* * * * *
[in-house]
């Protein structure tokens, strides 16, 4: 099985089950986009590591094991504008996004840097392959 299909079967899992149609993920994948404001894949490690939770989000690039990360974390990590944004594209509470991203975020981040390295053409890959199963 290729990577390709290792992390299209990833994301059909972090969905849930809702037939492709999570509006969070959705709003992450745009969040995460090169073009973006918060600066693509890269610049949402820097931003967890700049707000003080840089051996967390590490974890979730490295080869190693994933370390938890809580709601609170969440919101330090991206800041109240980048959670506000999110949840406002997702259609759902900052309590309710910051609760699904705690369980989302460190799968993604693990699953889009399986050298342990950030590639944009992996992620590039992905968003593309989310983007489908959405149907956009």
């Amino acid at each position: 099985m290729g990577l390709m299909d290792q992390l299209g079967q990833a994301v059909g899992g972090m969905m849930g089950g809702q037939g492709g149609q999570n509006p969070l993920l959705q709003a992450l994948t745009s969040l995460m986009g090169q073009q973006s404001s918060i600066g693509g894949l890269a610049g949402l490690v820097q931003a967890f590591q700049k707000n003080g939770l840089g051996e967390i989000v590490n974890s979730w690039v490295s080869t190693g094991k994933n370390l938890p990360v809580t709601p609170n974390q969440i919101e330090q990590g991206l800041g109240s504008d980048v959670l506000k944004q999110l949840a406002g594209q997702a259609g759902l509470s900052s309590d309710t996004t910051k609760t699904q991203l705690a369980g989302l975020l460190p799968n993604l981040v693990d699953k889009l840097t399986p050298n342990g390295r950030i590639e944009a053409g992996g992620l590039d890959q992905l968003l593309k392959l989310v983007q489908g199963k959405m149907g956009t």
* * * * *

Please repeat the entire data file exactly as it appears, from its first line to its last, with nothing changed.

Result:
[in-house]
């Protein structure tokens, strides 16, 4: 099985089950986009590591094991504008996004840097392959 299909079967899992149609993920994948404001894949490690939770989000690039990360974390990590944004594209509470991203975020981040390295053409890959199963 290729990577390709290792992390299209990833994301059909972090969905849930809702037939492709999570509006969070959705709003992450745009969040995460090169073009973006918060600066693509890269610049949402820097931003967890700049707000003080840089051996967390590490974890979730490295080869190693994933370390938890809580709601609170969440919101330090991206800041109240980048959670506000999110949840406002997702259609759902900052309590309710910051609760699904705690369980989302460190799968993604693990699953889009399986050298342990950030590639944009992996992620590039992905968003593309989310983007489908959405149907956009």
């Amino acid at each position: 099985m290729g990577l390709m299909d290792q992390l299209g079967q990833a994301v059909g899992g972090m969905m849930g089950g809702q037939g492709g149609q999570n509006p969070l993920l959705q709003a992450l994948t745009s969040l995460m986009g090169q073009q973006s404001s918060i600066g693509g894949l890269a610049g949402l490690v820097q931003a967890f590591q700049k707000n003080g939770l840089g051996e967390i989000v590490n974890s979730w690039v490295s080869t190693g094991k994933n370390l938890p990360v809580t709601p609170n974390q969440i919101e330090q990590g991206l800041g109240s504008d980048v959670l506000k944004q999110l949840a406002g594209q997702a259609g759902l509470s900052s309590d309710t996004t910051k609760t699904q991203l705690a369980g989302l975020l460190p799968n993604l981040v693990d699953k889009l840097t399986p050298n342990g390295r950030i590639e944009a053409g992996g992620l590039d890959q992905l968003l593309k392959l989310v983007q489908g199963k959405m149907g956009t």